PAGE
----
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    Getting on a soap

    When I was pursuing my acting career in New York City, a very good friend of mine was a main character on a soap opera called “All My Children.” I still watch the soap today.

    Deborah Goodrich Royce was my friend on the show. She played the part of Silver Kane, the character of Erica Kane’s half-sister. It was through Deborah that I became interested in being on a soap myself.

    I was eventually cast as an extra on “One Life to Live,” which is still on the air today, as is “All My Children.” I remember there being a tremendous amount of time with me waiting around in what is called the “green room.” It’s a show-biz term designated for the waiting area for the actors to go on the set.

    According  to New York Times bestselling author Joseph Finder, “Just about every TV show I do, they show me to the "green room" to chill before I go on the air.

    Not once, never, have I actually seen a green room that’s green. So what I wonder is, why do they call it a “green room”? Seriously. A quick Google search tells me the term has been used in the theater since 1701, but none of my usual word-origin websites has a good explanation. Someone told me not long ago – and this is a theory I haven’t read on the web – that it comes from around Shakespeare’s time, when actors would hang out before their scenes in what was sarcastically called “the green room” – outdoors, of course, in a copse of trees in the forest.”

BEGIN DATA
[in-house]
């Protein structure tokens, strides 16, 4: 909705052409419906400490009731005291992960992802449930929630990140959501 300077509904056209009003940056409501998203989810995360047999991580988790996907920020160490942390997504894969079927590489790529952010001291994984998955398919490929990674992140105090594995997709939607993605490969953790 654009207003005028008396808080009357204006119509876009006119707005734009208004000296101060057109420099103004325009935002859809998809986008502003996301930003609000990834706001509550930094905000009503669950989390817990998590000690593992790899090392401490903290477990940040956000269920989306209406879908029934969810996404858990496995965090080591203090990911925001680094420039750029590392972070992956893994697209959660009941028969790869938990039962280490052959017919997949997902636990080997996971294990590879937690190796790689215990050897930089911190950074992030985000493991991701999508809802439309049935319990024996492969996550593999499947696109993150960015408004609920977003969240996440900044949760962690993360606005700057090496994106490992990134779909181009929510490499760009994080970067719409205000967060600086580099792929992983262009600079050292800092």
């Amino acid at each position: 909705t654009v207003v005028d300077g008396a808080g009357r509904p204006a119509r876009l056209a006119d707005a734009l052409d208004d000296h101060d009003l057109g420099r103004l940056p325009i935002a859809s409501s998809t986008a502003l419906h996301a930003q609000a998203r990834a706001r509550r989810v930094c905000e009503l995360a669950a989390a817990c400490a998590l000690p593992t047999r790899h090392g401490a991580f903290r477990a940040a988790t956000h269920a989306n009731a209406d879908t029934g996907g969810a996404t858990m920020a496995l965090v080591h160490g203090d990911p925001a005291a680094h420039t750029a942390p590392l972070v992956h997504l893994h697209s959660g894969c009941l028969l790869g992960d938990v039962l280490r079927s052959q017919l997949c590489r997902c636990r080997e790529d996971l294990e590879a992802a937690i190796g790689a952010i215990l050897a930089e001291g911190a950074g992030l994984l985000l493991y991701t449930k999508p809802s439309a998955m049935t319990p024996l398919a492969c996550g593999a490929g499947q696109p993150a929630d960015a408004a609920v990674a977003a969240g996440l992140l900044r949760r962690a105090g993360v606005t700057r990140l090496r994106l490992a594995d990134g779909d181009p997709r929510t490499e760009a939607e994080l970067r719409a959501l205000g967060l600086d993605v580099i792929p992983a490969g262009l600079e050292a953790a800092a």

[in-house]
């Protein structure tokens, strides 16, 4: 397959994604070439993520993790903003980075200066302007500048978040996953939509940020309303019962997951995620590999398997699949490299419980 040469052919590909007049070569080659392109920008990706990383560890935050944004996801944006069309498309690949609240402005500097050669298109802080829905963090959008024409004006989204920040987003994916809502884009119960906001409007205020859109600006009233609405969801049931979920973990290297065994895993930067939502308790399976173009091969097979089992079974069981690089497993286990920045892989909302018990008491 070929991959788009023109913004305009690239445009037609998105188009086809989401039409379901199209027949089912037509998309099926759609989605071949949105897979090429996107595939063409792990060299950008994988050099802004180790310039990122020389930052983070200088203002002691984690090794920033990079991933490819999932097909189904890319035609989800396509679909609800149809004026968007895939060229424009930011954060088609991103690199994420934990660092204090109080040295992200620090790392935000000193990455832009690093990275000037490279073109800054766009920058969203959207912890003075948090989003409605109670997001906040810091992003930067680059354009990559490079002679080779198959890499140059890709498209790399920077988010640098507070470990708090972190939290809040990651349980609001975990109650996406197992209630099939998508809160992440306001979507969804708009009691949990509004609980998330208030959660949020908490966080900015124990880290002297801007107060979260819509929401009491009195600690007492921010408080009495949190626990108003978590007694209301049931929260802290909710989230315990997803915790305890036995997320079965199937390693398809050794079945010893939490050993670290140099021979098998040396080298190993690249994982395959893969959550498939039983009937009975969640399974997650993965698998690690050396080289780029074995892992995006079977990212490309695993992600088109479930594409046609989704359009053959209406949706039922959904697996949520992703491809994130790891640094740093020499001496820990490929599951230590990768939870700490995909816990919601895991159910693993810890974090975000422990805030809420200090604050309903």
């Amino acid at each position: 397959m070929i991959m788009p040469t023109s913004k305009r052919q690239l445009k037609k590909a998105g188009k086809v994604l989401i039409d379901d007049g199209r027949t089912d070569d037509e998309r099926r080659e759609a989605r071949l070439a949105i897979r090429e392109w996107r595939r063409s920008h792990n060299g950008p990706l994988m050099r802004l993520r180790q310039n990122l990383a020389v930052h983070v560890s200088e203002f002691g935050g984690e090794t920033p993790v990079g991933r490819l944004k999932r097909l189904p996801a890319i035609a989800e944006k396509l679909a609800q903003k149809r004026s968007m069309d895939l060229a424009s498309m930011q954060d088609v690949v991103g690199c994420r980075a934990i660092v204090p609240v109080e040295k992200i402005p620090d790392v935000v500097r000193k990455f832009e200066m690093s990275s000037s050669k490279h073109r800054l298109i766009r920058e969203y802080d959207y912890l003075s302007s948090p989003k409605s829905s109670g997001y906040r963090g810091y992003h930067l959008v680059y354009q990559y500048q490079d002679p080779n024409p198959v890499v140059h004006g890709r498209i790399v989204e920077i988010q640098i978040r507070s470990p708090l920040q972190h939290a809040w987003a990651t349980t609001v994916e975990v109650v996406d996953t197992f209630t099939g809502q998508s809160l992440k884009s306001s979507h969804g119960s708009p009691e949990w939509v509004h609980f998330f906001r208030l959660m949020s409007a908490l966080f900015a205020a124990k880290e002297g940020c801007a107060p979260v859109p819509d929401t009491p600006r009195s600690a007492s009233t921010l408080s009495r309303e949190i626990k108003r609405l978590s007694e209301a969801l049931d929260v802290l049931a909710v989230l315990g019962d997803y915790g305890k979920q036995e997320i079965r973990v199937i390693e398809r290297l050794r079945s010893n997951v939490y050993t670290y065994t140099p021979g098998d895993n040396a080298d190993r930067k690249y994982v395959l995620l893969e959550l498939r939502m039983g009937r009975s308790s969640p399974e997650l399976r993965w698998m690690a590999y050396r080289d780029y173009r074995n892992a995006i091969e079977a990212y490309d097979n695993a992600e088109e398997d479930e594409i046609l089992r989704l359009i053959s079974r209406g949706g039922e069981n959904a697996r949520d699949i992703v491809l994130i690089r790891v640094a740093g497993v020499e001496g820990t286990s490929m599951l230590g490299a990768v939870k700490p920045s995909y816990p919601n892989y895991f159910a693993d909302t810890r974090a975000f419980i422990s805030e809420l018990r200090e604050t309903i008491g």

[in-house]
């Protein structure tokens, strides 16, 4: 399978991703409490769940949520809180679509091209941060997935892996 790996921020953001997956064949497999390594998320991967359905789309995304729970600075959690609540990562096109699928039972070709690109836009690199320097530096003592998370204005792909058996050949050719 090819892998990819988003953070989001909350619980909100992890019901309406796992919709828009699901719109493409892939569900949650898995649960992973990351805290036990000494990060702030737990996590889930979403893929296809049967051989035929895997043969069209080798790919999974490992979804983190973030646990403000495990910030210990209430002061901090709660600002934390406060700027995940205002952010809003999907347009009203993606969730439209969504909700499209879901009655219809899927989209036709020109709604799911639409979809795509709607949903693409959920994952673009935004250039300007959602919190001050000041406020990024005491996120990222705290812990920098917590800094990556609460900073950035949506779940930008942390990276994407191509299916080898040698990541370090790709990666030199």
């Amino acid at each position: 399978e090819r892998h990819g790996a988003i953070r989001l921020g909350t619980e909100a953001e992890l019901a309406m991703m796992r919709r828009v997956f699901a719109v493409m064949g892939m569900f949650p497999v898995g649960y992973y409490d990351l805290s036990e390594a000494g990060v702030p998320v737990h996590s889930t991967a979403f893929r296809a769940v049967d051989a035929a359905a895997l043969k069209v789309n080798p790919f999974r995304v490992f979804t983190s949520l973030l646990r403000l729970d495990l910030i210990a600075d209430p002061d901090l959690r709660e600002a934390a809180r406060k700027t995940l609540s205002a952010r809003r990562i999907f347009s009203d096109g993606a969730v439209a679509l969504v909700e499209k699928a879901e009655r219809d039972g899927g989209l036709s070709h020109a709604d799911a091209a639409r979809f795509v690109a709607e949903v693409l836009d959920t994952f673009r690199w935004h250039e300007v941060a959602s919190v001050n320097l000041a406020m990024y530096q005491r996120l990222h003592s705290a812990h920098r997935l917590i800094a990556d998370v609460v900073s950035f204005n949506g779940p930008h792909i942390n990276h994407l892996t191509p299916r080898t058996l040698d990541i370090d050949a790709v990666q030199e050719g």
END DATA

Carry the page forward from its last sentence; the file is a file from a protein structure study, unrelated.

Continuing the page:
Well, that’s one theory. It could also be interpreted as the room in which your stomache is churning in circles from nerves before you go on the set.

    I was an extra playing a nurse. I didn’t have a character name, but you could actually see me on the soap. I was basically in a crowd scene in the hospital. You know how most soaps take place in hospitals.

    Herman has taken to going in another room when my soap is on. He absolutely can’t stand it, and doesn’t understand how I do.

    You could say I specialized in crowd scene extra work. I’m somewhere in the crowd scenes in “The Doors” and “Ghostbusters,” both of which were filmed in New York.

    My only speaking parts wound up being in off-off Broadway plays for which I received no compensation. This also became a theme in my acting career.

    Overall, I spent more time with actors, directors and producers as a waitress in restauarants than I ever did on the set.


    Kathryn Spira, a native of Cleveland who pursued an acting career in NYC and Los Angeles, now pursues free lance writing from Caroga Lake in Fulton County. Previous columns may be accessed at her web site www.kathrynskorner.com